We’re configured and ready to go. In this toy example (inspired by this mailing list discussion), we’ll create a list of 10 elements, each containing a numeric vector with 100 values. Then we’ll write a function to calculate the median value for each of the 10 vectors. This will be split into 10 jobs for submission to the batch queue. Each job will run on one node and return the median value for its set of 100 values.

# define the data and the function
starts <- replicate(10, rnorm(100), simplify = FALSE)
myFun  <- function(start) { median(start) }

# create a registry
reg <- makeRegistry(id = "batchtest")

# map function and data to jobs and submit
ids  <- batchMap(reg, myFun, starts)
done <- submitJobs(reg, resources = list(nodes = 1))

## if it all goes badly wrong run this to delete and start over

When you run makeRegistry() with the id argument, a directory named id-files is created in the working directory with the following contents:

|-- BatchJobs.db
|-- conf.RData
|-- exports/
|-- functions/
|-- jobs/
|-- pending/
|-- registry.RData
`-- resources/

batchMap() sets up the jobs which are then submitted using submitJobs(). The names in list resources map to line 6 in the .BatchJobs.R config file. You need to specify at a minimum the nodes parameter, one per job in this case.

If everything work as expected, you should see something like this:

Saving conf: /datastore/sau103/scratch/jobs/batchtest-files/conf.RData
Submitting 10 chunks / 10 jobs.
Cluster functions: Torque.
Auto-mailer settings: start=none, done=none, error=none.
Writing 10 R scripts...
SubmitJobs |+                                                       
           |   0% (00:00:00)SubmitJobs |+                                                       
           |   0% (00:00:00)SubmitJobs |++++++                                                  
           |  10% (00:00:00)SubmitJobs |+++++++++++                                             
           |  20% (00:00:00)SubmitJobs |+++++++++++++++++                                       
           |  30% (00:00:00)SubmitJobs |++++++++++++++++++++++                                  
           |  40% (00:00:00)SubmitJobs |++++++++++++++++++++++++++++                            
           |  50% (00:00:00)SubmitJobs |++++++++++++++++++++++++++++++++++                      
           |  60% (00:00:00)SubmitJobs |+++++++++++++++++++++++++++++++++++++++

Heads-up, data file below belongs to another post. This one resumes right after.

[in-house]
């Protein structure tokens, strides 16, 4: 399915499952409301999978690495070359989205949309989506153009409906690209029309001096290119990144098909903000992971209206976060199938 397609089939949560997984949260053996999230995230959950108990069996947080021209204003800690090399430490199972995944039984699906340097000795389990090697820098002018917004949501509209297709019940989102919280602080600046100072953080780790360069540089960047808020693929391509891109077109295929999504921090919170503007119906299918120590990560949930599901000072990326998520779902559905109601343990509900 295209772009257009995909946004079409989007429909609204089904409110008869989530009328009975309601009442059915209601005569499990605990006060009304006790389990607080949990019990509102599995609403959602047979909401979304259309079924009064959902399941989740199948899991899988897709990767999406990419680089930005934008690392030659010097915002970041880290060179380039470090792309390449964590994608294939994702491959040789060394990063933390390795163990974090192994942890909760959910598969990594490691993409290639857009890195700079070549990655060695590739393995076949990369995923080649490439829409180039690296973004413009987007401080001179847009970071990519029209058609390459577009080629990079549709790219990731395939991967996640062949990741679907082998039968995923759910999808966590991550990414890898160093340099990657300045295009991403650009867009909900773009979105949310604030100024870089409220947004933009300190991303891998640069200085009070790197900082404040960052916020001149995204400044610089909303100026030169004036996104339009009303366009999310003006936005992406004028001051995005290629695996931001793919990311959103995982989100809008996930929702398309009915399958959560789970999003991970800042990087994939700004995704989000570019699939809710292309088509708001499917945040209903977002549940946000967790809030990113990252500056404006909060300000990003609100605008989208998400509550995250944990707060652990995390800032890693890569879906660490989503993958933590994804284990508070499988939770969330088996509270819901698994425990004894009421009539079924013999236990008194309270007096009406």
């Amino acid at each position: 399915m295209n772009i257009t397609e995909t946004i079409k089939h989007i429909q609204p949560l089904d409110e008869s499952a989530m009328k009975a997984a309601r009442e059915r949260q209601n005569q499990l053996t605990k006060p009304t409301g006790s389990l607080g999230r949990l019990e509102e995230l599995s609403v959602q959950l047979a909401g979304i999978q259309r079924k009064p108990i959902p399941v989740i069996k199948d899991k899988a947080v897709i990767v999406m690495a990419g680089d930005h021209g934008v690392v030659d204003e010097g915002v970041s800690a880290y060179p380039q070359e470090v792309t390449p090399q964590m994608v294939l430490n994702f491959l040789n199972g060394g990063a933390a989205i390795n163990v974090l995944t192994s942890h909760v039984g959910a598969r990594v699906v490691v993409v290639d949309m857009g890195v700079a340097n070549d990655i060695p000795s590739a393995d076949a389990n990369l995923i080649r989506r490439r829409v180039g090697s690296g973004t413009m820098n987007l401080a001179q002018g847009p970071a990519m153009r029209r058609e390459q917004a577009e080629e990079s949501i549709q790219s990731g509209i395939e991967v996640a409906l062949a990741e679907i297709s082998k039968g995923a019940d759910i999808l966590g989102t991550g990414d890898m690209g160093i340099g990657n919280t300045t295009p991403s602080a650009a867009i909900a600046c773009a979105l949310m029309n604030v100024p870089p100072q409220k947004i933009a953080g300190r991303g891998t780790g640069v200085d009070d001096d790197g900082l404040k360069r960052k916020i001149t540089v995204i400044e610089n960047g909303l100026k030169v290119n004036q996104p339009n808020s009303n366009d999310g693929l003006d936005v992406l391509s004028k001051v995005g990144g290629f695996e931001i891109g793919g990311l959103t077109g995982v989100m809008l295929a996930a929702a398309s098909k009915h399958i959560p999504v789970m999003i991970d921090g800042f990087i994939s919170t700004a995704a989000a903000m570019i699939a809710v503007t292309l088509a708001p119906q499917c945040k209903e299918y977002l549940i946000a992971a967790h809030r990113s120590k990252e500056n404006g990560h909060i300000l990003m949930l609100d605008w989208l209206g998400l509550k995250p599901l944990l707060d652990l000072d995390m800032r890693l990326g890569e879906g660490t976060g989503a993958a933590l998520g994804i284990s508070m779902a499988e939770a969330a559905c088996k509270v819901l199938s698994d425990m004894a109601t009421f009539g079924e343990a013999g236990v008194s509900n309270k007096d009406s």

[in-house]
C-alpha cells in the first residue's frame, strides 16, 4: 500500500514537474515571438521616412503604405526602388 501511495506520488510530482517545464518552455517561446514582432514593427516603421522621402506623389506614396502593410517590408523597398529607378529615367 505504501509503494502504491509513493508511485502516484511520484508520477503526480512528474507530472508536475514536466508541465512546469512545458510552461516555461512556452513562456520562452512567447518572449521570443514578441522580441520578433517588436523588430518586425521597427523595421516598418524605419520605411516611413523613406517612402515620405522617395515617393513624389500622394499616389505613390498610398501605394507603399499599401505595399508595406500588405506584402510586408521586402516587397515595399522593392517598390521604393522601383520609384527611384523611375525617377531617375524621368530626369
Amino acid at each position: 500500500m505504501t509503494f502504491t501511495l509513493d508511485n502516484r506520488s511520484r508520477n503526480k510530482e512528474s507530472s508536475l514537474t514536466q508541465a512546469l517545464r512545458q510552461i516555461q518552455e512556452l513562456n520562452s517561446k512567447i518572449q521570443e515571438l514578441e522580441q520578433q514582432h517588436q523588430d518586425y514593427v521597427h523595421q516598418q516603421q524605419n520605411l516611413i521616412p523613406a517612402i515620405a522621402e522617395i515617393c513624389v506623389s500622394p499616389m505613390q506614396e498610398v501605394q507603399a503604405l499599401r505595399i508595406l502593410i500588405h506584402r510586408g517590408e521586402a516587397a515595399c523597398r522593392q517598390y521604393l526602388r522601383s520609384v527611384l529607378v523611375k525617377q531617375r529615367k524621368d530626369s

|  70% (00:00:00)SubmitJobs |+++++++++++++++++++++++++++++++++++++++++++++           
           |  80% (00:00:00)SubmitJobs |++++++++++++++++++++++++++++++++++++++++++++++++++      
           |  90% (00:00:00)SubmitJobs |++++++++++++++++++++++++++++++++++++++++++++++++++++++++
           | 100% (00:00:00)
Sending 10 submit messages...
Might take some time, do not interrupt this!

and qsub will show jobs in the queue.

The results of each job are saved in the sub-directories jobs/NN where NN is the job number (01, 02, 03…10 in this case). You’ll find the R script which was submitted to the node, a text output file that you can inspect and an RData file containing the result.

|-- 1-result.RData
|-- 1.R
`-- 1.out-1

BatchJobs provides a number of “reduce-like” functions to summarise output. The function reduceResultsVector() returns a vector of the 10 median values.

reduceResultsVector(reg, fun = function(job, res) res, progressbar = FALSE)
Reducing 10 results...
           1            2            3            4            5            6            7            8 
 0.032699812  0.035309734 -0.025205021  0.224939960 -0.024140551  0.119700979  0.022718529  0.003126253 
           9           10 
-0.129746085  0.056802318

# we can check the result by comparing with sapply
sapply(starts, median)
 [1]  0.032699812  0.035309734 -0.025205021  0.224939960 -0.024140551  0.119700979  0.022718529  0.003126253
 [9] -0.129746085  0.056802318

That’s the basics of BatchJobs + TORQUE. There’s a lot more to it and the associated BatchExperiments, which looks very useful.

Filed under: programming, R, research diary, statistics Tagged: batch queue, cluster, hpc, torque